9. The analog-to-digital conversion system of claim 4 where the FIR filter circuit is selectively programmable for the parameters of a pre-determined digital-filter function.
10. The analog-to-digital conversion system of claim 4, further comprising two or more digital filter systems connected in serial between the output of the analog-to-digital converter and the processor.
11. The analog-to-digital conversion system of claim 4, where:
the digital filter system is connected to the processor; and,
the analog-to-digital converter is connected to the processor; so that the digital-filter system is a co-processor to the processor.
12. The analog-to-digital conversion system of claim 4 further comprising:
the processor have an output for a frame-sync signal to designate the beginning of a sample from the analog-to-digital converter; and,
the processor connected to supply the frame-sync signal to the analog-to-digital converter and the digital-filter system to allow synchronous serial communication between the analog-to-digital converter and the digital-filter system.
13. A method of transparently inserting a digital-filter system in the signal chain of an analog-to-digital converter and processor, comprising the steps of:
programming a sample capture and data-type conversion circuit to capture data from a pre-selected analog-to-digital converter;
converting the sample data so captured to a binary format suitable for input to a digital filter;
normalizing the sample data so captured to a format suitable for input to a digital filter;
performing a filtering operation on the sample data in the digital filter;
converting the filtered sample data back to the data format of the pre-selected analog-to-digital converter; and,
outputting the converted sample data to the input of a processor.
14. The method of claim 13, where the converting of the sample data captured to a binary format suitable for input to a digital filter comprises:
shifting data from the output stream of the analog-to-digital converter into a header shift register for header information;
shifting data from the output stream of the analog-to-digital converter into a data shift register for sample data;
counting the bits shifted into the header shift register and the data shift register respectively;
stopping the shifting of the header shift register when the count is equal to a pre-determined header offset plus header length; and,
stopping the shifting of the data shift register when the count is equal to a pre-determined data offset plus data length.
15. An integrated circuit for performing the functions of a digital filter system comprising:
a circuit for sample collection and data-type conversion;
the sample collection and data-conversion circuit being selectively programmable to accept the sample data format of a pre-selected analog-to-digital converter;
an FIR filter circuit connected to receive data from, and output filtered data to, the sample capture and data-type conversion circuit;
a configuration and control-register circuit operatively connected to the circuit for sample collection and data-type conversion and to the FIR filter circuit,
for selectively controlling the operation of the digital filter system.
16. The integrated circuit of claim 15, where the circuit for sample collection and data-type conversion further comprises:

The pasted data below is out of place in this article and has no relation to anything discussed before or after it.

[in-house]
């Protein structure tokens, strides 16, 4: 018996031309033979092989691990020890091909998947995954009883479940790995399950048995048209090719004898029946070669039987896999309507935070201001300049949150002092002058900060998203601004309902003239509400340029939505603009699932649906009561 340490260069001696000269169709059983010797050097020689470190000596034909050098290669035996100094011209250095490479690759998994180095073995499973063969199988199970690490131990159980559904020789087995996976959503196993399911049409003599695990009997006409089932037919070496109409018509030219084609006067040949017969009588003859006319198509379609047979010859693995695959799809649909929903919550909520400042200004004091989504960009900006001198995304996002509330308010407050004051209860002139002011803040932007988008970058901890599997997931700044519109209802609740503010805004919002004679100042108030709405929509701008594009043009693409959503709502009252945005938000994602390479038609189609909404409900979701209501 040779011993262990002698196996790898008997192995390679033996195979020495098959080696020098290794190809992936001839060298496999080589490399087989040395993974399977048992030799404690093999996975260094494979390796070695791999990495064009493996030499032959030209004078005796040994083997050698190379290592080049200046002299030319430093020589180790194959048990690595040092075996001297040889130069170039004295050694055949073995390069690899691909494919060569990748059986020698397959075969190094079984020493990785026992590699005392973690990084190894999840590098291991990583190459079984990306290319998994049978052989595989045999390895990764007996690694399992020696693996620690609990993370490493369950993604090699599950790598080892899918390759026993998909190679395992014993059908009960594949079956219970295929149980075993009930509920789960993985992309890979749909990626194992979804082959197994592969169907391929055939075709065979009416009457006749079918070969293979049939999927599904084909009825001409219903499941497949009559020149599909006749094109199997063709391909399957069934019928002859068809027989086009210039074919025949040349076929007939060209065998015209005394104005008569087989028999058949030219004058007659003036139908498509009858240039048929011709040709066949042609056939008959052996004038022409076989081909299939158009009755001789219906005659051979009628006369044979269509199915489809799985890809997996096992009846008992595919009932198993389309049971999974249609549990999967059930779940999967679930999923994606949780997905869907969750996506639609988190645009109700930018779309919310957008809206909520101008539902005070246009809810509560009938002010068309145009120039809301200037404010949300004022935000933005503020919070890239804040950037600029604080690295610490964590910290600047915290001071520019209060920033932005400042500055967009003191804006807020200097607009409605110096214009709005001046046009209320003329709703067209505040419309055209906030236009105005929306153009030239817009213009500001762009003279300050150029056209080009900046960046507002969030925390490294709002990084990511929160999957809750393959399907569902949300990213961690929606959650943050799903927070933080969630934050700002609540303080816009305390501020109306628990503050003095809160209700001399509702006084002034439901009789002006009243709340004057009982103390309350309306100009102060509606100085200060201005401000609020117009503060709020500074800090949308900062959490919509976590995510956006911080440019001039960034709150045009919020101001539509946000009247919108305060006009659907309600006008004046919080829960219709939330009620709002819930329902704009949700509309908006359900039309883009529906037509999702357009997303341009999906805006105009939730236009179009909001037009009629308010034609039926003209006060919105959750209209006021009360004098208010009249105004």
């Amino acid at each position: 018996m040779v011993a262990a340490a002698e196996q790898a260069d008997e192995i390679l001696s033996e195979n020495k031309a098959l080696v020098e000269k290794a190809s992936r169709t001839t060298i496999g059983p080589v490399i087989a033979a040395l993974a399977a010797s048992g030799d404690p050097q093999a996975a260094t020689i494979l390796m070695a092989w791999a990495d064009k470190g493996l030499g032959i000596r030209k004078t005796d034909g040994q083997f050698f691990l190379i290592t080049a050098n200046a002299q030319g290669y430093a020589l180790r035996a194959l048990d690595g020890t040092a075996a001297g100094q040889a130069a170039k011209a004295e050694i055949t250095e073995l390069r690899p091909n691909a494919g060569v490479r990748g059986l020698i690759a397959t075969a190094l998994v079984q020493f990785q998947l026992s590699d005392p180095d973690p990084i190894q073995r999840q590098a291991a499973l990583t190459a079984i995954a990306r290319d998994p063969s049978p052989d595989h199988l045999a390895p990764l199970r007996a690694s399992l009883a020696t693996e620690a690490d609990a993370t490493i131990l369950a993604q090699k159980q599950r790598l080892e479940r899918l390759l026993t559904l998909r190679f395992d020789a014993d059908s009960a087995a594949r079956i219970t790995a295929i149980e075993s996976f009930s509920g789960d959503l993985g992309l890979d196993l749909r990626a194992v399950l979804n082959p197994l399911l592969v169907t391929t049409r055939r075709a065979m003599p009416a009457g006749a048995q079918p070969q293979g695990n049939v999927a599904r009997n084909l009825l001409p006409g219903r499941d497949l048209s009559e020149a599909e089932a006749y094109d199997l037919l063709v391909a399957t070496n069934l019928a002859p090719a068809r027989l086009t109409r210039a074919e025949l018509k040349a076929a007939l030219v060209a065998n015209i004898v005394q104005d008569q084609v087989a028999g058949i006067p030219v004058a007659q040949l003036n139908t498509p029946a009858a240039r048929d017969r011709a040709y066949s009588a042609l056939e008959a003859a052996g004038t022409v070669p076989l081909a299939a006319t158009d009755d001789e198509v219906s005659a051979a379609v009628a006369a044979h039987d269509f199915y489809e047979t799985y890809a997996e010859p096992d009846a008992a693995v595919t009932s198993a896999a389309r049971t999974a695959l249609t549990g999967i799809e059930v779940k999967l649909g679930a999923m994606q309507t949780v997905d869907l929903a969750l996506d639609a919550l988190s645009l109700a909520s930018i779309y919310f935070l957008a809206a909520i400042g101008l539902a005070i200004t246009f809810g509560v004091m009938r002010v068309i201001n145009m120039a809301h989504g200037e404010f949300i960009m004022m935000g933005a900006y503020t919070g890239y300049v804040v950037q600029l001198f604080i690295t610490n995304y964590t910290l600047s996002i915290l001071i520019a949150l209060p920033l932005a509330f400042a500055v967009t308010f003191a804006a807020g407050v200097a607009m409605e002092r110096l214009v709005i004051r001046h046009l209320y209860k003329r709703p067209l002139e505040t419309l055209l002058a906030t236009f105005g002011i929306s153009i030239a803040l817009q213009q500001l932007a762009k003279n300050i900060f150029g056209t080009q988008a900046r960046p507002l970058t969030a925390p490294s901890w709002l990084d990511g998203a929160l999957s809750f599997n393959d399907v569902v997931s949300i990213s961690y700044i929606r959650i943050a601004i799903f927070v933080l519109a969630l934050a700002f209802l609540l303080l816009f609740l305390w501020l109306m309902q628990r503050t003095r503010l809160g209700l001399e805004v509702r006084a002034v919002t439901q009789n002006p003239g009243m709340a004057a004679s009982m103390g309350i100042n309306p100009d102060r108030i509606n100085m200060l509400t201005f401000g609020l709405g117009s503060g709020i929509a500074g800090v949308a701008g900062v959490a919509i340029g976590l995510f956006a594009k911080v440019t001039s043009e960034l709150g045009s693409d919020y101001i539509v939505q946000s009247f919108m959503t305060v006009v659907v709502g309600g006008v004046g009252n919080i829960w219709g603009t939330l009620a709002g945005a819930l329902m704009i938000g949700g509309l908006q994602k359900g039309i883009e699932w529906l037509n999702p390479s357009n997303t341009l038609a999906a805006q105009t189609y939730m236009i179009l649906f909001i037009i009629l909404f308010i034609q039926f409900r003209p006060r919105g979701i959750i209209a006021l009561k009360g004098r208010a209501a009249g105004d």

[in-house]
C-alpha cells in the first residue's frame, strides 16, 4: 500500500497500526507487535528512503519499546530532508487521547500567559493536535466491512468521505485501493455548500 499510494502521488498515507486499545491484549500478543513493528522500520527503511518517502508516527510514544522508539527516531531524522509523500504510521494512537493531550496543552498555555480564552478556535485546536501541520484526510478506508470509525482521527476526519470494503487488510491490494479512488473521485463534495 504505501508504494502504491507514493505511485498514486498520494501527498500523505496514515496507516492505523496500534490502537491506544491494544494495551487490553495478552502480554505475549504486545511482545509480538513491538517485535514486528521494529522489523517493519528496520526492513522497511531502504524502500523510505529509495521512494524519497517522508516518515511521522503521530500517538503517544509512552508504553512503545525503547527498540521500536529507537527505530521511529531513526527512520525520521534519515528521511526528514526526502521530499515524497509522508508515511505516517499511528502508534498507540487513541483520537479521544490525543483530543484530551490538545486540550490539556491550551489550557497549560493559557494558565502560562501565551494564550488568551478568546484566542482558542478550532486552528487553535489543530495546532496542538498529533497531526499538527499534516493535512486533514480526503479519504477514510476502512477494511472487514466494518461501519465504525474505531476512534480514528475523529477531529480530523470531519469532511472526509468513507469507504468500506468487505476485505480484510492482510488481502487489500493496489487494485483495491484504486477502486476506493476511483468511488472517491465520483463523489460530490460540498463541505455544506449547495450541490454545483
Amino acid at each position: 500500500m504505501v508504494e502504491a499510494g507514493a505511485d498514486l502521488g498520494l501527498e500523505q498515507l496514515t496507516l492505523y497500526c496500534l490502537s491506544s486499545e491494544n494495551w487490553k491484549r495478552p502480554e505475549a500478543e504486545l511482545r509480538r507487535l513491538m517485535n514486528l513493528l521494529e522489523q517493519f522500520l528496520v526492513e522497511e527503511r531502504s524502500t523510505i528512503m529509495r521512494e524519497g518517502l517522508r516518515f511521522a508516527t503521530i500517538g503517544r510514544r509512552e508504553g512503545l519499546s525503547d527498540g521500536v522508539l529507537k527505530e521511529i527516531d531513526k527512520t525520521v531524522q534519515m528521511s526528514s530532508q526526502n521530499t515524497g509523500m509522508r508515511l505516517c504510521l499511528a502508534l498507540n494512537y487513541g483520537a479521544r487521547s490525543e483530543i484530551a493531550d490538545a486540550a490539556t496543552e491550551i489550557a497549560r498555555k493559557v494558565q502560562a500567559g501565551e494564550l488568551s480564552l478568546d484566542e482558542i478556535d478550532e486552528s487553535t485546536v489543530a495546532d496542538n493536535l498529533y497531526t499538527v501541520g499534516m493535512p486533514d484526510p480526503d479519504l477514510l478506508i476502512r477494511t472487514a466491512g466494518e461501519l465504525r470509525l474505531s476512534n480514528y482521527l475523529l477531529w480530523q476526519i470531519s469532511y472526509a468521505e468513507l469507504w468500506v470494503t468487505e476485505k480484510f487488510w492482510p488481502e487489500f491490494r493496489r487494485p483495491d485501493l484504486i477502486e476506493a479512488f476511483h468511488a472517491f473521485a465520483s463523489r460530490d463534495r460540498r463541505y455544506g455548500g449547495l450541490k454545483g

a plurality of registers for holding control parameters for a pre-selected analog-to-digital converter;
a header shift register for header information from an output stream of a pre-selected analog-to-digital converter;
a data shift register for sample data from an output stream of a pre-selected analog-to-digital converter;
a counter register operatively connected to the first and data shift registers for counting the number of bits shifted into the header shift register and the data shift register;
a circuit connected to the data shift register for converting and normalizing sample data for input to a digital filter circuit; and,
a circuit connected to the digital filter circuit for converting filtered sample data to the format of the pre-selected analog-to-digital converter.
17. The integrated circuit of claim 15 where the FIR filter circuit is selectively programmable for the parameters of a pre-determined digital-filter function.
18. A circuit for sample collection and data-type conversion within a digital-filter system comprising:
a plurality of registers for holding control parameters for a pre-selected analog-to-digital converter;
a header shift register for header information from an output stream of a pre-selected analog-to-digital converter;
a data shift register for sample data from an output stream of a pre-selected analog-to-digital converter;
a counter register operatively connected to the first and data shift registers for counting the number of bits shifted into the header shift register and the data shift register;
a circuit connected to the data shift register for converting and normalizing sample data for input to a digital filter circuit; and,
a circuit connected to the digital filter circuit for converting filtered sample data to the format of the pre-selected analog-to-digital converter.
19. The circuit for sample collection and data-type conversion of claim 18, further comprising:
a header mask register for comparing a captured header value masked by a header mask value to the header shift register contents.
20. A digital-filter system comprising:
an FIR filter circuit connected to receive data from, and output filtered data to, a sample capture and data-type conversion circuit;
the FIR filter circuit further comprising:
at least two filter sub-circuits for performing digital-filtering calculations;
each of the at least two filter sub-circuits further comprising clocked registers for data and filter coefficients;
a clock-generation circuit connected to the clocked registers of the at least two filter sub-circuits;